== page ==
In other Kai firsts, I took him in for his first pictures last week.  We've been trying to decide what color his hair is.  When D first saw him on the night he was born, he thought it was blonde.  But it's definitely not blonde.  The back is darker than the front and there definitely seems to be some reddish hints.  You can see the red really well in the first picture.  Guess we'll just have to wait and see what color sticks around.  It took us almost 2 hours to get our pictures done by the time he took some photos, fussed, changed his pants, got fed, got rid of his hiccups, and then sat through the whole salespitch.  I still walked out with way too many photos; oh how I hate that it is so hard to get a small package when you go to the photo place I chose.  (We really wanted to just get them done in the hospital, through the photographer the hospital uses to take professional shots in the hospital.  But all of our drama made that kind of out of the question.)

Sunday, September 15, 2013

Some Firsts

This last week was a week full of firsts...

D had his first day back at school since Kai was born.

Kai spent time trying to meet one of his first milestones, holding his head up.  He tries so hard to push off of our chests.

Kenson and Conleigh had their first tastes of fall sports as Conleigh went to volleyball "camp" and Kenson played in his first and second flag football games.

And this yahoo...

had his first day of preschool and his first school bus ride.  He is going to preschool through the school 3 mornings a week and will be getting occupational therapy services as well.  Really the therapy will just be on an as needed basis, when we have a specific skill we are trying to learn or something connected to a specific area of the curriculum.  (ie when he is older and doing PE and we may need to figure out accomodations)  So really he is going to preschool more as a peer model than as a special education student.  He is always full of information each day and remembers lots of things about the day which is fun.  He can always tell me what he played, what he ate, what book they read, etc., much more talkative than the big kids are about their school days.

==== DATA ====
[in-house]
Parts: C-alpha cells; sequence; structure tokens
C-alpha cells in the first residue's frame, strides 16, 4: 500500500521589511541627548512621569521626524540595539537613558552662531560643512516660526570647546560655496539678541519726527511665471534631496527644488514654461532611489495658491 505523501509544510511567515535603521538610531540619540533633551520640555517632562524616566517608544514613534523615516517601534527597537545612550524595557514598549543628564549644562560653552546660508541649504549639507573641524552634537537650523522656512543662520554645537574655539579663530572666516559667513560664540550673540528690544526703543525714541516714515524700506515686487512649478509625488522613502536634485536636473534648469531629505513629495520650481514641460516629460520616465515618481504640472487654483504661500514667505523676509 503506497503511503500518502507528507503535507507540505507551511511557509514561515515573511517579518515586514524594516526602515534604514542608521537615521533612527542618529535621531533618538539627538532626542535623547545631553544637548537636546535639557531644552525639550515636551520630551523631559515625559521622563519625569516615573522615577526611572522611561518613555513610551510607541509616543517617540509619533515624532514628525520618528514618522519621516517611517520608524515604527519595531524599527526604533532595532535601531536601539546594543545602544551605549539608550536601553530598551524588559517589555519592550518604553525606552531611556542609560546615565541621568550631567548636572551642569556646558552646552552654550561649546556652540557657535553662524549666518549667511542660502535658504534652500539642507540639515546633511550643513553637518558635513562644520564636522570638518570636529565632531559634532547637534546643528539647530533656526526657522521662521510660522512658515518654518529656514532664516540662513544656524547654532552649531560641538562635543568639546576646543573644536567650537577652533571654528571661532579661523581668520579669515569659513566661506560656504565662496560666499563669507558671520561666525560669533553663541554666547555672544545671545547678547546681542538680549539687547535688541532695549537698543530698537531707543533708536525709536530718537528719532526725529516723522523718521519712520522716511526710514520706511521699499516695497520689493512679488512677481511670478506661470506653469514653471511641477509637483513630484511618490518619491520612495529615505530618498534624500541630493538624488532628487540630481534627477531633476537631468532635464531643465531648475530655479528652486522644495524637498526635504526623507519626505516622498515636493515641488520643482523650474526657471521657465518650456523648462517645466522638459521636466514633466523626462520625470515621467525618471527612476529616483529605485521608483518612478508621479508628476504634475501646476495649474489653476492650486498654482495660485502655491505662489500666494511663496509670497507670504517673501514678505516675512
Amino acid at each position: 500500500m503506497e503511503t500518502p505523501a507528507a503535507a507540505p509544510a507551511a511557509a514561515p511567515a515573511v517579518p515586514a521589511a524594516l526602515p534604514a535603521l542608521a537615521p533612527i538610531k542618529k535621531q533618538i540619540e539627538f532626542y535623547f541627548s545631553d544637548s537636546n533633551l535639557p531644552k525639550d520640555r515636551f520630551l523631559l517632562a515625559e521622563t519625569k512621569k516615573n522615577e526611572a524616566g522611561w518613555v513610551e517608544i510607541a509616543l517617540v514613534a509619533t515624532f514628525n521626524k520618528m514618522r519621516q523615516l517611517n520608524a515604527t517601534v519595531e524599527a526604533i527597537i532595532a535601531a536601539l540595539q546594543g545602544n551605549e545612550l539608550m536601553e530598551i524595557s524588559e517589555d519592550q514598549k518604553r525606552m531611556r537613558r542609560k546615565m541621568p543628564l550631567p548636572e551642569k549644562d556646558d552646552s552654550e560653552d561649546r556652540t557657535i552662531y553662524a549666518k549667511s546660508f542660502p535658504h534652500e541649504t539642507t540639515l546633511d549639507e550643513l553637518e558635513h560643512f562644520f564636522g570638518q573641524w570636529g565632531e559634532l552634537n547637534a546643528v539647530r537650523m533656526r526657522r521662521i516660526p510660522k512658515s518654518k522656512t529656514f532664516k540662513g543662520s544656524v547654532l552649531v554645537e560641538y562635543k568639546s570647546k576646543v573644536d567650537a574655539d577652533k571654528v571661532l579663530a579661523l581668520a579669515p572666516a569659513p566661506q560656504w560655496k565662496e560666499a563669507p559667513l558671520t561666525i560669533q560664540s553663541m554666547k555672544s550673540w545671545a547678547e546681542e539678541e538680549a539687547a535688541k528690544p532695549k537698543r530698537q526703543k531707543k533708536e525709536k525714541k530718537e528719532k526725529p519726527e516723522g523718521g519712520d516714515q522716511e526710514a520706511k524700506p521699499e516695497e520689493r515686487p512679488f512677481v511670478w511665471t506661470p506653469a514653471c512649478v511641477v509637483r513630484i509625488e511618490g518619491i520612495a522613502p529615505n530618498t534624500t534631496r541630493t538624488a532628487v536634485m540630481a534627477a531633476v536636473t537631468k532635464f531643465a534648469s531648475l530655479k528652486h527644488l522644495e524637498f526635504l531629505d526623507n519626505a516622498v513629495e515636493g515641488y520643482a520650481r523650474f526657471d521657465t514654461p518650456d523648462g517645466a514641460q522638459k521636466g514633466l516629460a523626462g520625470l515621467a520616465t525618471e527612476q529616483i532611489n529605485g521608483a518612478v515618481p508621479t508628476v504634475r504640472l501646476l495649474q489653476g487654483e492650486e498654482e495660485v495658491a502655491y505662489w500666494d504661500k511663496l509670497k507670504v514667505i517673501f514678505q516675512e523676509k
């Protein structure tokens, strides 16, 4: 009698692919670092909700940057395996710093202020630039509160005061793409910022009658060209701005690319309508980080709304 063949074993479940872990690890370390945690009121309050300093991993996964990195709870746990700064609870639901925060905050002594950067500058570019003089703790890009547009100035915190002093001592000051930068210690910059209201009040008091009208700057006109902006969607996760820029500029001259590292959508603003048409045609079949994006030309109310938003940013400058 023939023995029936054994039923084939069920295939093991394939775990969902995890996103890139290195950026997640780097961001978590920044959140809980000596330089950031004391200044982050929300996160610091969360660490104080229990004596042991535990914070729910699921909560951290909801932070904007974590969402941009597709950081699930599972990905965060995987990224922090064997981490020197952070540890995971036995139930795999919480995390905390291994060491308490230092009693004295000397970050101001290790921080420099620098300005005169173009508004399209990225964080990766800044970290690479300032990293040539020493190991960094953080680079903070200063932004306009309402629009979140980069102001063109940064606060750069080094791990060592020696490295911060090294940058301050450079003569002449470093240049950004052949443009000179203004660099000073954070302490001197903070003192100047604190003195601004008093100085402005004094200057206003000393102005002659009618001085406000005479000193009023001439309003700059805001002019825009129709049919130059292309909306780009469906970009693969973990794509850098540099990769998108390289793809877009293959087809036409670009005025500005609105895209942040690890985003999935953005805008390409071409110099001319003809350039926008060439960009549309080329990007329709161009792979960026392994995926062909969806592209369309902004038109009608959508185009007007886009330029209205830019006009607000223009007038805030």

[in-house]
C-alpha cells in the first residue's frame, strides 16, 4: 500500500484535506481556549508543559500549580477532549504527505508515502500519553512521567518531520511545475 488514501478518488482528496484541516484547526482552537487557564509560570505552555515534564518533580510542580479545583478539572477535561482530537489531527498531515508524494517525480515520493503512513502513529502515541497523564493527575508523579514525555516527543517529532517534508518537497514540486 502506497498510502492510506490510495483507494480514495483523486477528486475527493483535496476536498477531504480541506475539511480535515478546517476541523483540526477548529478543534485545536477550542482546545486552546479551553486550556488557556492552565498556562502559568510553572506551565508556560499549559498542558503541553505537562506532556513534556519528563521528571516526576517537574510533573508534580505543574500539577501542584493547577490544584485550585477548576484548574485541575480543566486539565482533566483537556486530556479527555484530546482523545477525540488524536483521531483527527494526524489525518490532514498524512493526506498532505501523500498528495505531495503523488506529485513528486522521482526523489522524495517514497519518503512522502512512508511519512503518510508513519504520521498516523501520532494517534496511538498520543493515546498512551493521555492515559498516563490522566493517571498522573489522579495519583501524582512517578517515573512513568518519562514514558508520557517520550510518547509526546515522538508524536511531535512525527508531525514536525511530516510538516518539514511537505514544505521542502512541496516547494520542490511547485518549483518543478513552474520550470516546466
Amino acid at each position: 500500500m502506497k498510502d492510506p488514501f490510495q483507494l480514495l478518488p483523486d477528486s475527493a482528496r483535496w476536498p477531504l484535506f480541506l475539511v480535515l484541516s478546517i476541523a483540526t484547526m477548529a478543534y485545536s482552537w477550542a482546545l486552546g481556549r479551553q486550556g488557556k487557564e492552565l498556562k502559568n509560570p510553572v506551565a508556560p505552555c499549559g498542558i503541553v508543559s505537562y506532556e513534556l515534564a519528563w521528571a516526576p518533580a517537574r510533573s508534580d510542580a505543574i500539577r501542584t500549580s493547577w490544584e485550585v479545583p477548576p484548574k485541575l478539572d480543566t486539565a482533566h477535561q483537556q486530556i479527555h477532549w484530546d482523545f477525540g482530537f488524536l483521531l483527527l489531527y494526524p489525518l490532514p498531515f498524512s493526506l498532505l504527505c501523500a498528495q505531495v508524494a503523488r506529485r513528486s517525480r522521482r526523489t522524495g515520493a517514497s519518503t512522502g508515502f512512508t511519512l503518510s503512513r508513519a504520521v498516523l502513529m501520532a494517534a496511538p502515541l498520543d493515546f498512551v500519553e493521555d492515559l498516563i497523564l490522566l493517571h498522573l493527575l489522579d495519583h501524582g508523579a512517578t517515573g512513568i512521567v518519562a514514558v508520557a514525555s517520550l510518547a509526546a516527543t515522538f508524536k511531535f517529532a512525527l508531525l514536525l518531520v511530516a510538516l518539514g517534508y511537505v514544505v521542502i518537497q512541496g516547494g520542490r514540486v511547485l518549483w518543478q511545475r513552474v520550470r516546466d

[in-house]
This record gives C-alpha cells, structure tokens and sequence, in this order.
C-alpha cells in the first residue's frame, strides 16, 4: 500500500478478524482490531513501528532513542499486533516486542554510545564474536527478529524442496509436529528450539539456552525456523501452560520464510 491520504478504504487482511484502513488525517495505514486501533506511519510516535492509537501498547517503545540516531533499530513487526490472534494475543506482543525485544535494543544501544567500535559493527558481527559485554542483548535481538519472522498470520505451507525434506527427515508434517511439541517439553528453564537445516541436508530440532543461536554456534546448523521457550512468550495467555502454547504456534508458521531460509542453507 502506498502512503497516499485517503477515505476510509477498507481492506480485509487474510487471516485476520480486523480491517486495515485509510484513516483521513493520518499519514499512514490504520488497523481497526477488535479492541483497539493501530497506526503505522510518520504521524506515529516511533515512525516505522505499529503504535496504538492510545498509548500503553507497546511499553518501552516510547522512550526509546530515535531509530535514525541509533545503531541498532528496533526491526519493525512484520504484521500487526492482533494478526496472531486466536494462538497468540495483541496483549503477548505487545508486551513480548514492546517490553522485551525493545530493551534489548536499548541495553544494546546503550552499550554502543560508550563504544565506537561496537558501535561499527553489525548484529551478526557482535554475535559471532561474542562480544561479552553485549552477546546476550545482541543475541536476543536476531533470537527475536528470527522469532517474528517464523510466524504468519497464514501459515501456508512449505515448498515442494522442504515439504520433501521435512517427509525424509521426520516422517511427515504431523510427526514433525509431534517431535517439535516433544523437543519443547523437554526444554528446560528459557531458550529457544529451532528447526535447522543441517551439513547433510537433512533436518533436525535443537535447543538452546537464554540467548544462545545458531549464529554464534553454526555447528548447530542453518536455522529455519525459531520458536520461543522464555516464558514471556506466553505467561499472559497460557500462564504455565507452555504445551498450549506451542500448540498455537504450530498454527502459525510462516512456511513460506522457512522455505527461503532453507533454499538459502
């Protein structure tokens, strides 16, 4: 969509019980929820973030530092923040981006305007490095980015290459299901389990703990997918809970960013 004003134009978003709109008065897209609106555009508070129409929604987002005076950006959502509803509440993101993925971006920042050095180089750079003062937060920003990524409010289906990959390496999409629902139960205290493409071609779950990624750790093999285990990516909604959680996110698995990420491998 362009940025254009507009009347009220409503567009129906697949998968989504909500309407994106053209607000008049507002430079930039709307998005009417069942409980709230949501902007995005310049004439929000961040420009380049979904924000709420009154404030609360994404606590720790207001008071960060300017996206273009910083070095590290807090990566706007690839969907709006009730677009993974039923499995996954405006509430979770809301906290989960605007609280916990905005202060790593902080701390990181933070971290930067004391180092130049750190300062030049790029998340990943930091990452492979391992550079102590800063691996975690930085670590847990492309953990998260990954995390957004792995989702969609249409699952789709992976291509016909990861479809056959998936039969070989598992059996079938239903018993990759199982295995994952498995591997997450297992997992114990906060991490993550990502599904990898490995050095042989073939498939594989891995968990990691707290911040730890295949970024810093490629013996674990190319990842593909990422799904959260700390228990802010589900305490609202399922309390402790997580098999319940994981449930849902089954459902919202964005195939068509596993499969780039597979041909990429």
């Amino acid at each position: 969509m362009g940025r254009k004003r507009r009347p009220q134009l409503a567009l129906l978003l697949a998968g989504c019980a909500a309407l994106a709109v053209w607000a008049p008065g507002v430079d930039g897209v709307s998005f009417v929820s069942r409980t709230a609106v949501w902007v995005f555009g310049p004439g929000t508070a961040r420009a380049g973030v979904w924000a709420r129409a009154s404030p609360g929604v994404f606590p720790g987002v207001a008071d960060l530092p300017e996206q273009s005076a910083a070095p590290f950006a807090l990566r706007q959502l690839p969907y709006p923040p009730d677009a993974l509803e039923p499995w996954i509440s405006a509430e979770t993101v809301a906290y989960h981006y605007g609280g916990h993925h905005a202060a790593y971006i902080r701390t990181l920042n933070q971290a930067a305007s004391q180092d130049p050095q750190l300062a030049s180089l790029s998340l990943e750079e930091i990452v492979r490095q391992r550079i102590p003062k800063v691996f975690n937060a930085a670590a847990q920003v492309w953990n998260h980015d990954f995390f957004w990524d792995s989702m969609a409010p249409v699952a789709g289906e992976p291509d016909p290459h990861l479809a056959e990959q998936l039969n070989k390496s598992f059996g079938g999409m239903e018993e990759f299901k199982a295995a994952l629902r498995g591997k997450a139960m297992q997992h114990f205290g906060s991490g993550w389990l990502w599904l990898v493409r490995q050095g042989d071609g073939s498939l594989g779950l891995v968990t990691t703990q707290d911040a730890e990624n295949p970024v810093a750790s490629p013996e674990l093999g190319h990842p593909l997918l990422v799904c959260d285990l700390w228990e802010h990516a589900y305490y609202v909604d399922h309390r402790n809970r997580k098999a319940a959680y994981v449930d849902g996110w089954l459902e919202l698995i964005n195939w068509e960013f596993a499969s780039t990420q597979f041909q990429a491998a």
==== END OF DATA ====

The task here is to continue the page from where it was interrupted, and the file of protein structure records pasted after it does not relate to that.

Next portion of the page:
Saturday, September 7, 2013

Going Postal

Yesterday morning, Zeke got out his scissors and made himself some "mail."   Lots of cutting, folding, and a little bit of "gooing" on his part.  I found a shoebox and cut a slit in the top and wowie!  A mail box to put the mail in!  He was thrilled!  Love when something so simple brings my kids joy...and when it occupies their time.

Friday, September 6, 2013

How to Make Freezer Salsa and Put Up Tomatoes 7 Days Post C Section

1.  Assemble your salsa veggies (cilantro, garlic, green peppers, tomatoes, onion, and jalapeno)
2.  Enlist your husband's help.
3.  Clean the vegetables and remove all stems and blemishes.
4.  Place whole, uncut vegetables into your slow cooker.
5.  Cook on low for 8 hours.
6.  Cool.
7.  Blend in your blender.
8.  Place into freezer containers.

I know this post sounds insane.  What person in their right mind is putting up tomatoes and salsa 2 days after a C-section?  However, my garden does not understand this.

Before Kai's arrival, I had seen a Pinterest post on using your slow cooker to do salsa.  That seemed like a brilliant idea to me since the vegetables would not need chopped up and could be cooked whole.  The Pinterest post had a recipe of sorts but I just kind of dumped whatever vegetables I had in my batch.  It worked so slick.  (Other than my poor hubby who despite washing his hands numerous times ended up getting jalapeno in his eyes when he tried to put in his contacts.)  If I were to do it again, I would put an acid in withe the veggies since it was a little bland but I'm just planning to add some lime juice or vinegar to my salsa once I take it out and am ready to serve it.

I also used the same method to freeze plain tomatoes and some Italian tomatoes.  Since I will probably use those in soups and casseroles, I didn't want the tomatoes too pureed, so once I took them out of the slow cooker, I used a spoon to gently smash them.  That broke the tomatoes apart a bit and made it easy to discard the skins.  For the Italian tomatoes, I used onion, green pepper, tomatoes, garlic powder, basil, and oregeno.  I used a spoon on the tomatoes but then gently diced the onion and green peppers.  So much easier than peeling your tomatoes by putting them in boiling water and then standing over the stove cooking them.